Adam Coney joins a coterie of young (ish) British guitarists, like Chris Montague and Leo Abrahams (name-checked here by Coney) who comfortably straddle the line between session work and more personal creative endeavors. In Coney’s case these projects might include the prog‑jazz group Morviscous, Acland & Sydney, Calibos (with Jonny Fryer), City Shepherd, and Noon, all represented on Trestle records, a label he helps run. Coney’s solo debut record, entitled The Fall Of The Flamingo Gardens comes out today.
Powered by Max Banner Ads
Sampling pioneer J.A. Deane gives an overview and an update on the state of live sampling, with lots of invaluable info if you are considering (as I am) investigating an iPad based system. Oh, how far we have come.
The new Nashville Music City Center hosted Summer NAMM for the second year in a row. Though the summer version has become a very guitar-centric show, it normally skews pretty traditional. This year offered a surprise, though. In amongst the usual din of metal, blues, bluegrass, jazz, and country licks, a duo took the stage at the sizable Earthquaker Devices booth to perform a set of ultra-modern musical noise. Guitarist Nick Reinhart (Tera Melos) and bassist Jonathan Hischke demonstrated the unusual, cutting-edge tones that can be extracted from this company’s product line. Look for an upcoming interview with Reinhart. In the meantime, here are some things from the show that might be of interest to modern guitarists.
I don’t normally do CD reviews at Guitar Moderne. If something truly cool comes across the transom, I try to get an interview with the artist. QRD—The Guitarists is different. I’m sure you all understand that it can get lonely out here in modern guitar world, among the thousands of guitarists playing the same old rock, jazz, country, blues, punk, and so-called alternative stuff. So, imagine my joy at receiving this recording of 55 solo, modern guitar performances, 53 of them by artists I have never heard before (Bill Horist I have covered a number of times, including here , I am aware of Robert Poss from Band of Susans)
Paul Guy, a guitar repairman in Sweden has issued a wonderful treatise on tuning the instrument. I have written about this myself, but I learned a couple of new things from this. I imagine you will too. If you want to skip the theory, go straight to Intonation. One thing he doesn’t address, that I have experienced, is some guitars just “sound” more in tune than others. My theory is that the vibration of some guitars, as it is transferred to the strings, contains more “harmonious” overtones than other guitars. Has anyone else had this experience?
Tuning the guitar by Paul Guy
Tuning has always been a bugbear for guitarists. Every guitar player – and every guitar builder and repairer – is familiar with the problem. No matter how good the instrument, and how well tuned and adjusted, it never sounds perfectly in tune in all positions and keys.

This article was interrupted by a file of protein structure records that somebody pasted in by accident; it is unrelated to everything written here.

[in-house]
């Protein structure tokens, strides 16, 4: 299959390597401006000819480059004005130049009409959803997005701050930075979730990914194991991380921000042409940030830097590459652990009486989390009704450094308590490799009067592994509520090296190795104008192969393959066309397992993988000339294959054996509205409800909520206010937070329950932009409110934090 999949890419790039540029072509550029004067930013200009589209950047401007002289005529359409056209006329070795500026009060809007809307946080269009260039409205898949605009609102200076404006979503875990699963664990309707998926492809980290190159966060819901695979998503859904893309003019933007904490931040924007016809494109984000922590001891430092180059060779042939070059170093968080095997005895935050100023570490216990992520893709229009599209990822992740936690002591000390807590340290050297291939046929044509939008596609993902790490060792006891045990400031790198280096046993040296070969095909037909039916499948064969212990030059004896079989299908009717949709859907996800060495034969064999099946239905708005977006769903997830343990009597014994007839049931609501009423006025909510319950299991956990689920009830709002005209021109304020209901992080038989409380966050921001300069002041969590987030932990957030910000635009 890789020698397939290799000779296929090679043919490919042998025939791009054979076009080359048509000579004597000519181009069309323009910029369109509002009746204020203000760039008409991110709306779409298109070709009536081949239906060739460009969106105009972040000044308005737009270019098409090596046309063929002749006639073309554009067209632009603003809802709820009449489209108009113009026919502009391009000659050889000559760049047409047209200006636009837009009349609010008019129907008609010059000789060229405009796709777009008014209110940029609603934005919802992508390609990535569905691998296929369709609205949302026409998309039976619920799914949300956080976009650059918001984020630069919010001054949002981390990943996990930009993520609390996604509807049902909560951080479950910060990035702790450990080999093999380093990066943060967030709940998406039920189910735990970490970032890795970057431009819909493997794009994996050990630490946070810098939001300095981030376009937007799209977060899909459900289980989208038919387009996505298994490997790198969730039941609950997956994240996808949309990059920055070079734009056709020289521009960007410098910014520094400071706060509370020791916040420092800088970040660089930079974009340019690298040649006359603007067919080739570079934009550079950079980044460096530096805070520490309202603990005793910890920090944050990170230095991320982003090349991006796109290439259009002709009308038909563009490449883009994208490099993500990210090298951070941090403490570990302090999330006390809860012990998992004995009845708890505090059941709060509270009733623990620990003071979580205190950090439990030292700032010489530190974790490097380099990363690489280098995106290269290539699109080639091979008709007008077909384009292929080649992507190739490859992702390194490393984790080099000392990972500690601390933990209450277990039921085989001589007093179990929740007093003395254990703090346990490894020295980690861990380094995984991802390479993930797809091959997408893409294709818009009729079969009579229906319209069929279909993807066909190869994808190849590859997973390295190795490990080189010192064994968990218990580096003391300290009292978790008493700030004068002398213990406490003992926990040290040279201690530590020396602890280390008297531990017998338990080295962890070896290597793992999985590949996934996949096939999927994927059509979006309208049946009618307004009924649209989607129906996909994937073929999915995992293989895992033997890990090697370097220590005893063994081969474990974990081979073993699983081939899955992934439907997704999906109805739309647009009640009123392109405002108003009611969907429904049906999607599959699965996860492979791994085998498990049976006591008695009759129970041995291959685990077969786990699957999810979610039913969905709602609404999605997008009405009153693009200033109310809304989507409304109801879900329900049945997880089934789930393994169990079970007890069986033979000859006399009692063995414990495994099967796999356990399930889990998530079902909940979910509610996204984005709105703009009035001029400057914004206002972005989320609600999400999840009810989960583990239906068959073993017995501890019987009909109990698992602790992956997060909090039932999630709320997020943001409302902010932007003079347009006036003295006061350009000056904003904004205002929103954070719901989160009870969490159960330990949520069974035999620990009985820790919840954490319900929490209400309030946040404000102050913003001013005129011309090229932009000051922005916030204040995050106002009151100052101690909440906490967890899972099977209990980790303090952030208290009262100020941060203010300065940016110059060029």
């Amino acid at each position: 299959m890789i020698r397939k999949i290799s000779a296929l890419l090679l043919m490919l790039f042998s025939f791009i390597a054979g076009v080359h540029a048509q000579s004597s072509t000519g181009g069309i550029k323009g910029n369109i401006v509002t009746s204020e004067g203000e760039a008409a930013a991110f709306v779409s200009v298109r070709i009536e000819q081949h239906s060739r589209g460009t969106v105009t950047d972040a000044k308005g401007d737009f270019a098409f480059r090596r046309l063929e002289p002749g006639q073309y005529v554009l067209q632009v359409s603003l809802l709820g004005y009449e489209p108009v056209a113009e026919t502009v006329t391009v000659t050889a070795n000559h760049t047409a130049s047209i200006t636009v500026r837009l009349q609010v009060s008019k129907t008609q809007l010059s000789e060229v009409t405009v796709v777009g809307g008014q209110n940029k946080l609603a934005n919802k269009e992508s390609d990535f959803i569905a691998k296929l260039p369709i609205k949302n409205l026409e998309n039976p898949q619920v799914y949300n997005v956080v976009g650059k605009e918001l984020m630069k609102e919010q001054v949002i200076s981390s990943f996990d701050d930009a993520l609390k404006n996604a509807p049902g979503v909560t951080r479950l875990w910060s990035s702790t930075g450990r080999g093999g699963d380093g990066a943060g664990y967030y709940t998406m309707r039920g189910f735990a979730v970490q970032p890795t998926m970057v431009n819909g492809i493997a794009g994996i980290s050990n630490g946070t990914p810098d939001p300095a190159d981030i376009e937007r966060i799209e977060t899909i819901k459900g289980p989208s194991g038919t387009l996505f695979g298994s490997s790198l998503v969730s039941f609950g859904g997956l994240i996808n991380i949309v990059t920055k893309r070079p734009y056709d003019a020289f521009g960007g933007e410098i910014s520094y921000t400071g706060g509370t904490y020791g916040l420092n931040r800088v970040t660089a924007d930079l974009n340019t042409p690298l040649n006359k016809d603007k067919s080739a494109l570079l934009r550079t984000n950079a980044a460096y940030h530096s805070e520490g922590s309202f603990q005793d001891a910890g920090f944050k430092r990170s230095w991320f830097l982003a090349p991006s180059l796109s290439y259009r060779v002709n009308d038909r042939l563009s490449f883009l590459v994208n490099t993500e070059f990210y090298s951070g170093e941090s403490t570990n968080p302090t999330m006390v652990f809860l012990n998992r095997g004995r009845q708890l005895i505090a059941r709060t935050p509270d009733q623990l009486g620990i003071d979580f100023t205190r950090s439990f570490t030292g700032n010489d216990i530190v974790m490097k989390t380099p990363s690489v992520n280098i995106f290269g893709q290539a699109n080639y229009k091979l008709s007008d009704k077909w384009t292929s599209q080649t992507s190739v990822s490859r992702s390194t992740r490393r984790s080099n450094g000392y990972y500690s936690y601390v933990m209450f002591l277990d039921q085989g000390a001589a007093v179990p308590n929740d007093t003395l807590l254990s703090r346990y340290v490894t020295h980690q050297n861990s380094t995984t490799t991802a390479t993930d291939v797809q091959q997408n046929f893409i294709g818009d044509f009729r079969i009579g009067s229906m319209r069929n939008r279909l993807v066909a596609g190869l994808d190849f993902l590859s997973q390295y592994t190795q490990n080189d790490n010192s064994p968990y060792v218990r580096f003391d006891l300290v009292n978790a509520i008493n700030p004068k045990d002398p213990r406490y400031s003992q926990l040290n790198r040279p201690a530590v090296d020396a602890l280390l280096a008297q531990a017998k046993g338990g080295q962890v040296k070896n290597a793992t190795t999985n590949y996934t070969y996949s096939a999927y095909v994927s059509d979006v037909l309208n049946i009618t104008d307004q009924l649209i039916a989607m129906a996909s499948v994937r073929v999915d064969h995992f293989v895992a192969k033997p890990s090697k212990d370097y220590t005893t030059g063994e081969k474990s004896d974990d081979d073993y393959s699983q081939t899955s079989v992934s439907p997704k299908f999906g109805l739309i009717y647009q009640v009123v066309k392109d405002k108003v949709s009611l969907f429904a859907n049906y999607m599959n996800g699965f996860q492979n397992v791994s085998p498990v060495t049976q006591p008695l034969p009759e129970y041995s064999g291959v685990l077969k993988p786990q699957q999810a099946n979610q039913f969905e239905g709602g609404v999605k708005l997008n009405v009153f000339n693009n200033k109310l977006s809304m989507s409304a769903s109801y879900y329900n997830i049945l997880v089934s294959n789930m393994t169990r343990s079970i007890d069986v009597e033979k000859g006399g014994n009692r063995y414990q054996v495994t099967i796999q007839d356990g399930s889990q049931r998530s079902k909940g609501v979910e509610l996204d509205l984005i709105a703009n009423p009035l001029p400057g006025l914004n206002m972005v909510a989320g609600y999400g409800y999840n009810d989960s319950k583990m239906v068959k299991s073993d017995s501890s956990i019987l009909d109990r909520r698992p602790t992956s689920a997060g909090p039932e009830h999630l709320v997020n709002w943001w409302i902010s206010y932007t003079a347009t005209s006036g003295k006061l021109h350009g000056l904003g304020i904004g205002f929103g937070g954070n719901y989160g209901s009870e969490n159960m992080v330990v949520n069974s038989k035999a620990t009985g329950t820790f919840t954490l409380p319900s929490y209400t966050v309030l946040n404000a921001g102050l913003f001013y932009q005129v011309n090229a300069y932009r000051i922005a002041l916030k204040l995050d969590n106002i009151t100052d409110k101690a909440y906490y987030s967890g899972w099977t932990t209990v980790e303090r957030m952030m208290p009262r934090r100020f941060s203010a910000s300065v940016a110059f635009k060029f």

Dual axis pedals are not new—they just haven’t been around for a while. The db Instrument Amp company has revived the concept with their 4E Dual Axis Expression Pedal ($259.00) to let the user connect up four individual expression enabled effects to a single pedal. Based on the ergonomic platform of their M440, the 4E contains four high quality 10k linear Mega pots, two on each axis. And looks like it is built to last.
Check out Pete Thorn’s demo.
We would like to welcome a new advertiser to Guitar Moderne: Red Panda. Their approach to guitar effects comes from experience building modular software synthesizers. They work out of a Detroit workshop at the Green Garage in Midtown, a 1920 showroom for model T-based automobiles that was recently remodeled to create a highly energy efficient building shared by about 50 companies.
There is a full review of their amazing Particle pedal coming soon, but until then please click on the ad to get info about this unique granular stomp box.
Summer is Festival time. The United States offers huge gatherings featuring classic rock acts cashing in on their legacy, hip bands doing reunion tours featuring their one record that sold, baby bands that may or may not last a year and other pop ephemera. Meanwhile, over in Europe, American jazz artists tour festivals in super groups that could never afford to play together back home, making their rent for the year.
Here at Guitar Moderne we offer a virtual festival: no camping, no porta-potties, no stifling heat or mud. Just the enjoyment of the best in modern guitar in the comfort of your own home. Enjoy.
Bill Frisell – Live at Montreal Jazz Festival 2002 [FULL HD]
I am just starting to catch up on Reader’s Rig submissions after Summer NAMM (report coming soon) and vacation. Swedish guitarist Anders Isberg has two releases on the Mareld label (Substream Music Group): The Space Within (2013) and A Tranquil Life (2014). He has also done two self-releases: Playing in the Dirt (CD Baby, 2013) and recently Collapsing the Wave (Bandcamp, 2014). His video demos for the terrific Paul Trombetta pedals reveal an aggressive blues-rock technique that occasionally peeks through his more ambient releases.